Faculty of Veterinary Science Parasitology

VACANCIES AND OPPORTUNITIES

POSTGRADUATE RESEARCH

Infectious Disease Research – genomics, bioinformatics and genetics

Advances in genomic and bioinformatic technologies are now providing unique opportunities for global, molecular investigations of major infectious diseases. The advent and integration of high-throughput -omic technologies are revolutionizing the way biology is done, allowing the systems biology of organisms to be explored in great detail. Our research program focuses on exploring the fundamental biology of pathogens/parasites and the diseases that they cause using a range of new technologies, and is focused on developing radically new methods of treatment, diagnosis and control.

Opportunities exist for highly motivated students with experience in molecular biology, genomics, bioinformatics, systems biology, biochemistry, parasitology and/or microbiology, to undertake research in parasite genomics, bioinformatics and biology within the framework of our current research program. PhD scholarships, for immediate entry, will be available to work in the following three areas:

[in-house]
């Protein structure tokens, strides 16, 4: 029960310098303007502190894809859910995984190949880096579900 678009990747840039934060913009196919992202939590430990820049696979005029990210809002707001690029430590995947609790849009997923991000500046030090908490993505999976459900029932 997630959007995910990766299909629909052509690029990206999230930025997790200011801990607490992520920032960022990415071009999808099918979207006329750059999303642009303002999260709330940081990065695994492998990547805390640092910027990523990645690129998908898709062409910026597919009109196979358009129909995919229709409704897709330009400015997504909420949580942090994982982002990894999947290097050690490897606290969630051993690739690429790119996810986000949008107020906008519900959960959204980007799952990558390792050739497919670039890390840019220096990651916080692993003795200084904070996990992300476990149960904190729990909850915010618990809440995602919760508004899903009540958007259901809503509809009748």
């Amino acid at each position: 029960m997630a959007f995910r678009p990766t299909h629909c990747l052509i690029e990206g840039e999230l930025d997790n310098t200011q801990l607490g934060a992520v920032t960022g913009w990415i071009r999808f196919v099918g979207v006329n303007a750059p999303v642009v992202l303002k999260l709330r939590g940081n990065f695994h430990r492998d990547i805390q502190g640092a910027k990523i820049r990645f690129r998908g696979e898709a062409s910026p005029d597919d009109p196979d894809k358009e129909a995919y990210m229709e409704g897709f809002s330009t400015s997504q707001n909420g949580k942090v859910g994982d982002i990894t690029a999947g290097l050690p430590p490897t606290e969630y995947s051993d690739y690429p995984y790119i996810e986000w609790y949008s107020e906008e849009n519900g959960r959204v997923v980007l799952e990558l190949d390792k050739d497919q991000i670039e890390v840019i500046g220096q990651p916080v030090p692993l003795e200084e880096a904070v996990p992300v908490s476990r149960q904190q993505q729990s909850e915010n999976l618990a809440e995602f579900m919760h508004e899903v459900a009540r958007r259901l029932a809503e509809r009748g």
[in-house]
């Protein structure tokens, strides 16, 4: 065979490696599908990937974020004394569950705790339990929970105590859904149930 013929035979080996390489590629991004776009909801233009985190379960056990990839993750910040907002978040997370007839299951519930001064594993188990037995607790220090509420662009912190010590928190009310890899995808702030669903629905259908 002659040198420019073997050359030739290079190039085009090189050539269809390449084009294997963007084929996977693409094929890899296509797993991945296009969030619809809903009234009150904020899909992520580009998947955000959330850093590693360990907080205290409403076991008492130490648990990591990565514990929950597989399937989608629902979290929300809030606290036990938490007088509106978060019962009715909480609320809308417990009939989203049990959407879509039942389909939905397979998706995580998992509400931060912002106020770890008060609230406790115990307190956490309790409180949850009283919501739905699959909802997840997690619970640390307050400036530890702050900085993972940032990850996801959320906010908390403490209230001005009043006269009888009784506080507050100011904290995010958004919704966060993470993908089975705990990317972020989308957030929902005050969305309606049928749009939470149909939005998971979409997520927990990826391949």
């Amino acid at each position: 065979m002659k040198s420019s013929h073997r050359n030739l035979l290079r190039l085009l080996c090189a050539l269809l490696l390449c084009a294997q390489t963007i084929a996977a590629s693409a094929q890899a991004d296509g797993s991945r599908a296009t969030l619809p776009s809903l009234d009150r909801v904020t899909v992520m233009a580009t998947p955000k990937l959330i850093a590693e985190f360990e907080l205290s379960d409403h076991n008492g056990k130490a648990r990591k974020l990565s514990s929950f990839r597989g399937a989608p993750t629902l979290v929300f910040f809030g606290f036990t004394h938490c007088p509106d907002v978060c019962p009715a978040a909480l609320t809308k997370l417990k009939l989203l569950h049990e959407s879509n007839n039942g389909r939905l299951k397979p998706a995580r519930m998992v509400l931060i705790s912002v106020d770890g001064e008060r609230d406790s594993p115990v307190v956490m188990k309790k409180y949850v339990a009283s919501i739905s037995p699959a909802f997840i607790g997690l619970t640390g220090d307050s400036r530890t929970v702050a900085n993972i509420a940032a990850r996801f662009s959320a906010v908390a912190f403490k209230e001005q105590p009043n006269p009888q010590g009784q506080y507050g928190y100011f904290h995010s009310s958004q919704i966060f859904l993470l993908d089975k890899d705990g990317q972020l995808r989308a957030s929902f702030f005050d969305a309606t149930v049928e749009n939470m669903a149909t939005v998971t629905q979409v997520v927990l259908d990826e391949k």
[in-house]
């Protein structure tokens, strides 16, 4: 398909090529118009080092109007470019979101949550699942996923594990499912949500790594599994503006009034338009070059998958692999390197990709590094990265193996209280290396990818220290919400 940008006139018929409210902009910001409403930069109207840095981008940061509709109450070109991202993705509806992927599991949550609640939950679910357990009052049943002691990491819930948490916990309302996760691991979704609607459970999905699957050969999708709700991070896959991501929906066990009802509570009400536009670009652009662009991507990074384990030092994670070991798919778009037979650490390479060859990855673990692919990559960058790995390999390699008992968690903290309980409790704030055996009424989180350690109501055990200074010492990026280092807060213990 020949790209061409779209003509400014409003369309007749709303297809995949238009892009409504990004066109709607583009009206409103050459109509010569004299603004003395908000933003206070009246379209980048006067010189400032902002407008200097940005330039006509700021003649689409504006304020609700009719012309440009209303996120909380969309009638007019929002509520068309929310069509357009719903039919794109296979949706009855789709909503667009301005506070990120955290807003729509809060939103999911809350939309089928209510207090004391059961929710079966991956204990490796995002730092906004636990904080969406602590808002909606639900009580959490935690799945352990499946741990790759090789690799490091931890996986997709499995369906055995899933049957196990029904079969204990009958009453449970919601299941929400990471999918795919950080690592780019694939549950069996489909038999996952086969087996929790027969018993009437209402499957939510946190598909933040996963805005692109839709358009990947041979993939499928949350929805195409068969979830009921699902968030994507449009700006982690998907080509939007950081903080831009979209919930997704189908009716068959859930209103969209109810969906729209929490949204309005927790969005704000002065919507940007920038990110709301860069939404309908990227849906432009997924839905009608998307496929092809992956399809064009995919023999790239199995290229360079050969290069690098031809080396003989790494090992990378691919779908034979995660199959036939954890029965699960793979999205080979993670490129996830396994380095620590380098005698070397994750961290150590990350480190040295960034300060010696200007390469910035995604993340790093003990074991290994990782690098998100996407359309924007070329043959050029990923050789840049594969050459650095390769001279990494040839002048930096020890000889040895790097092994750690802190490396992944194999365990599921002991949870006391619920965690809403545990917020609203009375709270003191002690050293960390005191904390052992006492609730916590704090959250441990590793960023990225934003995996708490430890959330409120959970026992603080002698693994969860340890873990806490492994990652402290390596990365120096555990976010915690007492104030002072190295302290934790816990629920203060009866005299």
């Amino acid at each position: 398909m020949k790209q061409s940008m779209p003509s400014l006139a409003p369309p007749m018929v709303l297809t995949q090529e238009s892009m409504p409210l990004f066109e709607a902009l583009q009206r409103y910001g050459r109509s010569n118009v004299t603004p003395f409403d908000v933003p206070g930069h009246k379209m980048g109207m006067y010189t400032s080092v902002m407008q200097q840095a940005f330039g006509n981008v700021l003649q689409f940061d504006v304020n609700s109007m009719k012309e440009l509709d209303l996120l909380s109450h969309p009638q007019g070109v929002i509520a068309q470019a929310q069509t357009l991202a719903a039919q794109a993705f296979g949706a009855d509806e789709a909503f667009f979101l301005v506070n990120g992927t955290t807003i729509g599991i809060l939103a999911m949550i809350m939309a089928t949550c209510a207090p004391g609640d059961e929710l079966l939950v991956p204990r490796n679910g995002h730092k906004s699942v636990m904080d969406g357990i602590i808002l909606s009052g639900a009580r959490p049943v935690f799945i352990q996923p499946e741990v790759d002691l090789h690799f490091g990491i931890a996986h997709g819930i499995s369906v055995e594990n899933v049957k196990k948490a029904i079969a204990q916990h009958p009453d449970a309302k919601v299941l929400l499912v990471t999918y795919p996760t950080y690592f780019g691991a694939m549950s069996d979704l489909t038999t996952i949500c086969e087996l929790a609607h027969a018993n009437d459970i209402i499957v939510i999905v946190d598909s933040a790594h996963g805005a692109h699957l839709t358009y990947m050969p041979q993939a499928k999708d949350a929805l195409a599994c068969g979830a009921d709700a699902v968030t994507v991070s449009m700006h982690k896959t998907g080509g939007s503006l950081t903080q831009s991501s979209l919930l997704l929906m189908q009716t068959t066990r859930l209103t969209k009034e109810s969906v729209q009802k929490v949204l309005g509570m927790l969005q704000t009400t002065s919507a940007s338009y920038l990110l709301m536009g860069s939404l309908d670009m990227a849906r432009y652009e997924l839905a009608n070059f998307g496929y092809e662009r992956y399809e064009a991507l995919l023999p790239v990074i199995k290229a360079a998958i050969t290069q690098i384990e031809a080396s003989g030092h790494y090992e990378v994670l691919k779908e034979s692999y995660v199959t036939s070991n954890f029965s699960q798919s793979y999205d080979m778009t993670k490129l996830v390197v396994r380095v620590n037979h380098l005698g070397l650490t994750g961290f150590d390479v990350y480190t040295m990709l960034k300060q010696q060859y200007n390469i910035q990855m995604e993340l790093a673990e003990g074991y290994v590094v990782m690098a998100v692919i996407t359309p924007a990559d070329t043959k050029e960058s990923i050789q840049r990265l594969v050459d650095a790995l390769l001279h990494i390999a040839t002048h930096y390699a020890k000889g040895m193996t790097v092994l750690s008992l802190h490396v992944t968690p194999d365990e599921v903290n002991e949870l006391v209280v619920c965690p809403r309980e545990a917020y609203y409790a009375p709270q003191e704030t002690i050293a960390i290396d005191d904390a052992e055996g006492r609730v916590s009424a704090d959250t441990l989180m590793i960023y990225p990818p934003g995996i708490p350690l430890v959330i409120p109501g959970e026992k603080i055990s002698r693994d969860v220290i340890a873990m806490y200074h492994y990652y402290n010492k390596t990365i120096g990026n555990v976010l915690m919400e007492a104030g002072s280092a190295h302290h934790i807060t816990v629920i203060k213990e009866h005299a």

1. GENOMICS AND NOVEL DRUG TARGETS:
    The livestock industries are worth billions of dollars a year, but the many parasites of animals cause substantial losses to producers, the industries and the economy due to the diseases that they cause. The treatment and control of economically important parasites of livestock has relied largely on the use of chemical compounds (anthelmintics). However, the excessive use of such compounds has led to drug resistance in parasites, such that many treatments are no longer effective. There is a need to develop new compounds. This interdisciplinary project provides the opportunity to work on fundamental aspects of parasite biology and the development of new anti-parasite compounds.
  2. SYSTEMS BIOLOGY OF PATHOGENS:
    An opportunity exists for a highly motivated and creative PhD student to work on a project centered on employing genomic and bioinformatic technologies to identify and explore crucial biological pathways in socio-economically important parasitic worms, some of which cause malignant cancers. An improved understanding of parasites and their relationship with their hosts at the molecular level will lead to better strategies for the treatment of emerging and neglected parasitic diseases. A good working knowledge of molecular biological concepts is essential.
  3. WATERBORNE AND ZOONOTIC PATHOGENS:
    An opportunity exists or a high caliber PhD student focused on a career in infectious (including zoonotic) diseases. The research will focus on the development and use of molecular tools and will involve fieldwork components. Prior experience in the use of molecular techniques, such as the genomic DNA isolation, polymerase chain reaction, gel electrophoresis and DNA sequencing, would be advantageous.

Contact: Professor Robin B. Gasser | robinbg@unimelb.edu.au | www.gasserlab.org

top of page